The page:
Water scarcity has increasingly been coupled with international security. Rather than water scarcity in itself, water-related disputes are, to a large extent, caused by the way in which water and its use is governed. Governing water inevitably involves governing conflicting interests.
Very often waterways are used simultaneously by several countries, which makes countries dependent on each other. Different countries may allocate water for different purposes, be it hydropower, agriculture, or industry. Excessive use of water by one country can lead to a decreasing supply of water to the neighbouring state. Moreover, pollution from one country may lead to the degradation of the water quality in another.
Due to the transboundary nature of rivers, water co-operation is an important issue for the relations of neighbouring countries. Downstream countries are affected by the activities of the upstream countries related to the quantity or quality of water. Water co-operation can take many forms and may include the issues of water quantity and quality, infrastructure as well as sharing the costs of maintenance of facilities along the water stream.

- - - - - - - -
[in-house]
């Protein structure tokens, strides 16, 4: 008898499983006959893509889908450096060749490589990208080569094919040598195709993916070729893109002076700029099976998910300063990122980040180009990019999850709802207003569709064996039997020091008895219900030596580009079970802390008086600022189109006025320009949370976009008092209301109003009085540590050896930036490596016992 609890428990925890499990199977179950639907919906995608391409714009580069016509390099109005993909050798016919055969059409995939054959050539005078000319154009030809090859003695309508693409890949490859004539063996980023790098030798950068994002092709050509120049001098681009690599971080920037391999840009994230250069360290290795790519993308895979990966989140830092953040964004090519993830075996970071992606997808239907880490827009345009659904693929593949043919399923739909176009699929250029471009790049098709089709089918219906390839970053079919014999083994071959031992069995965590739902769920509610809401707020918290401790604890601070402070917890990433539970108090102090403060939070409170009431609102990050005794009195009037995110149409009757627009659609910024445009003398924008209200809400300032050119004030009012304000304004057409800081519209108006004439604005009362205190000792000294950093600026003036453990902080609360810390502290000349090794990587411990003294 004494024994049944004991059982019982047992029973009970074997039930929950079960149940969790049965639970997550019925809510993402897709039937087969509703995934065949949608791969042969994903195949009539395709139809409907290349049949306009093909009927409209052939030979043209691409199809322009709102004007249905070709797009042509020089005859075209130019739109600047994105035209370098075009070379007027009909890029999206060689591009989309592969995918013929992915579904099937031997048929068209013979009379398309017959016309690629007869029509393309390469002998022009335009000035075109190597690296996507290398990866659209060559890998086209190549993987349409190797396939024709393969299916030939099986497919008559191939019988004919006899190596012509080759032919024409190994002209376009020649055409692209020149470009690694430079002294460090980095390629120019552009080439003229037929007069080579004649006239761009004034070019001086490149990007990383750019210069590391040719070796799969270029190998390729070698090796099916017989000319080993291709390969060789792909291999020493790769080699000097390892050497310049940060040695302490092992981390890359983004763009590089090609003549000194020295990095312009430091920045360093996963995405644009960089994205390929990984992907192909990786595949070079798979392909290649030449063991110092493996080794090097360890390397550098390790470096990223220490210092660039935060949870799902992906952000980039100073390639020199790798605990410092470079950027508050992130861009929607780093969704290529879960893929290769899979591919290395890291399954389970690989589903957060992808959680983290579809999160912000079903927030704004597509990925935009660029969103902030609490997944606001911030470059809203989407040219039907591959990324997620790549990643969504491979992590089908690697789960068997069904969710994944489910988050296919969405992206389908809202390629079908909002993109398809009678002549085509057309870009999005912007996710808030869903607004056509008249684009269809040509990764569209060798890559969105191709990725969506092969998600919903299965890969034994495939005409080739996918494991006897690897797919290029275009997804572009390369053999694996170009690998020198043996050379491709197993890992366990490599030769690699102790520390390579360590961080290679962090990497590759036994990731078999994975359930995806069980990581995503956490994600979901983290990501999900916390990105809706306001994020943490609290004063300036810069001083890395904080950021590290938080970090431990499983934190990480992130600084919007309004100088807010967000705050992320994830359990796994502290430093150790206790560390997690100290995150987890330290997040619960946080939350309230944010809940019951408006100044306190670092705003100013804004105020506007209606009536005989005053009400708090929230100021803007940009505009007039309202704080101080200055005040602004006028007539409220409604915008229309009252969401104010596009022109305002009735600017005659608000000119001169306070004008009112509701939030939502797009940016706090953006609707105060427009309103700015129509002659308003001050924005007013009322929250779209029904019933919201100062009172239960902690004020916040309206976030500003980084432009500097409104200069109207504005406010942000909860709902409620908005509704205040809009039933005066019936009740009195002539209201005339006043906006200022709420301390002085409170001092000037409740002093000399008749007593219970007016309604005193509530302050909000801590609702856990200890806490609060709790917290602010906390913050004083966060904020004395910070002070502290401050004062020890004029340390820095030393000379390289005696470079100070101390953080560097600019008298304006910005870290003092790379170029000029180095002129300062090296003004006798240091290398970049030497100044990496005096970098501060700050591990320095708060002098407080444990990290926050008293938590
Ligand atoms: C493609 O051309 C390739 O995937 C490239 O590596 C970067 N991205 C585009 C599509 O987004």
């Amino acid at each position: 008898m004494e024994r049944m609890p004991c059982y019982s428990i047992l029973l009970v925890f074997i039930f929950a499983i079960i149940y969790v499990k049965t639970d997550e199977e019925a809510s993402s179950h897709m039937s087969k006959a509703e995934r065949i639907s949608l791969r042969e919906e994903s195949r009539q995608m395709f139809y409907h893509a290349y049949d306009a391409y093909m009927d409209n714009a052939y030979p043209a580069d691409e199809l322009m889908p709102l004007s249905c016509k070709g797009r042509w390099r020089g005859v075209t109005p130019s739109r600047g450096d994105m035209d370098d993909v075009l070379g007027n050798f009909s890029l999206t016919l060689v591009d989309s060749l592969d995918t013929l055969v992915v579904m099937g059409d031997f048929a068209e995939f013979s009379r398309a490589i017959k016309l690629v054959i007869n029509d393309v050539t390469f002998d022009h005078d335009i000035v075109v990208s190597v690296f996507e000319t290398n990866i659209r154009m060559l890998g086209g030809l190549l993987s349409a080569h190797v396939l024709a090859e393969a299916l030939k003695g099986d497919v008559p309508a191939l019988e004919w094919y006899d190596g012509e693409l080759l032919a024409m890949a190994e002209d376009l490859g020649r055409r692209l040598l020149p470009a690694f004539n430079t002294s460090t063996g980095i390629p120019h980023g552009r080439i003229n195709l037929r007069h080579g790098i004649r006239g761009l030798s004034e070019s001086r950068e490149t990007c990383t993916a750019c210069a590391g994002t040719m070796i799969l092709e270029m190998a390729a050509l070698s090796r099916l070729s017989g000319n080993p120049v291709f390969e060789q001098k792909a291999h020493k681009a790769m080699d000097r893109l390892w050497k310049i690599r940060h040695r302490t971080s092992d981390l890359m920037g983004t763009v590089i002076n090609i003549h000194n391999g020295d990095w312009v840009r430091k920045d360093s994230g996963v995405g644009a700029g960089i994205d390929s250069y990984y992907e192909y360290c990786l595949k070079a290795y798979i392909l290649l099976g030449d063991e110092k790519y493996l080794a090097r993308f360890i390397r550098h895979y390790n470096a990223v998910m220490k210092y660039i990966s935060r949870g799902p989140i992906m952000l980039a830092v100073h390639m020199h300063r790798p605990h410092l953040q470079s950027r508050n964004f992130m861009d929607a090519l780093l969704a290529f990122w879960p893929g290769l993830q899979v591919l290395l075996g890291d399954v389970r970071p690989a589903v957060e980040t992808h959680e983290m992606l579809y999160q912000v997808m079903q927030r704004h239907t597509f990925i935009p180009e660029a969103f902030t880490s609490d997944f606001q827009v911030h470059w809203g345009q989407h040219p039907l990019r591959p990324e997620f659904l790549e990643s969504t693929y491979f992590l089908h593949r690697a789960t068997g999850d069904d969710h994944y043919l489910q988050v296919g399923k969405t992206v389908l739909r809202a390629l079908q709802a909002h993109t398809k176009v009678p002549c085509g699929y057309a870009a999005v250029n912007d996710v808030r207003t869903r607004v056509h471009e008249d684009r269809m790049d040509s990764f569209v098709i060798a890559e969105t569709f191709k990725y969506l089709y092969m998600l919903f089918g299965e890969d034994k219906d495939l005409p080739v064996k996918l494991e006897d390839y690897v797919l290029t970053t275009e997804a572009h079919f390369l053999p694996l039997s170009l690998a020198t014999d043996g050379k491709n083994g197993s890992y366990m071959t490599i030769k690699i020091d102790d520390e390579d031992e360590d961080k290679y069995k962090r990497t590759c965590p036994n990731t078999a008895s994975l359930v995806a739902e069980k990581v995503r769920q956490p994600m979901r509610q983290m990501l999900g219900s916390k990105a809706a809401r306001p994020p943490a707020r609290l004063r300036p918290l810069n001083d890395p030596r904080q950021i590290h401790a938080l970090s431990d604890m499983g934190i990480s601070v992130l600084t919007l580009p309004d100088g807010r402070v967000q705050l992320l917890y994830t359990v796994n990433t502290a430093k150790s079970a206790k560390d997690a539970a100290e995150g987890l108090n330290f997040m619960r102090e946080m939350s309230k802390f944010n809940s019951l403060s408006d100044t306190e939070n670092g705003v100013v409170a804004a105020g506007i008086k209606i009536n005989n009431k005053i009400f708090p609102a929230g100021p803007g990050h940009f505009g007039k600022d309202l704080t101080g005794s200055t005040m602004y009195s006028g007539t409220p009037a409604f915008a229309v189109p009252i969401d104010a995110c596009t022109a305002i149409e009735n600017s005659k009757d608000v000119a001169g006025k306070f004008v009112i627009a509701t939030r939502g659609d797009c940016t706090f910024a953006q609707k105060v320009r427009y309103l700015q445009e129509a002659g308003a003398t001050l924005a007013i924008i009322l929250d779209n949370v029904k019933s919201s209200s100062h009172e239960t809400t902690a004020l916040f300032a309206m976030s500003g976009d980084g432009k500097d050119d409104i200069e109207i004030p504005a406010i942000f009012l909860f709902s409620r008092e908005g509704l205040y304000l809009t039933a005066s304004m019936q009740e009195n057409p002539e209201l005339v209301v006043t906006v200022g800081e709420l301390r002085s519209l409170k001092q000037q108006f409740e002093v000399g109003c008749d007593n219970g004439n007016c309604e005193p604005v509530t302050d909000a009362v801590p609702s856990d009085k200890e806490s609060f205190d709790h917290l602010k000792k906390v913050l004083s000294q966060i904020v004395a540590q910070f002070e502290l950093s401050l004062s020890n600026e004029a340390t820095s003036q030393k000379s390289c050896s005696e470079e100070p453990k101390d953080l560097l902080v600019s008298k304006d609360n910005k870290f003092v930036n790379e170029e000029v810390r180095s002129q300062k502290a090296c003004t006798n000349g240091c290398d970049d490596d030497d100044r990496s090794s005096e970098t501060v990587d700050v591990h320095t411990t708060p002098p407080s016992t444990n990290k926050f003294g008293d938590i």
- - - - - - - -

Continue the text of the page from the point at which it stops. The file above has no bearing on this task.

In order to avoid disagreements and tensions, water should be managed through established mechanisms for regulation and monitoring. Many countries lack such mechanisms as well as the capacity to operate them, which might lead to tensions, undermine trust and create challenging relations between neighbouring countries. Therefore, sound water management can help to promote security and co-operation among states sharing transboundary water resources.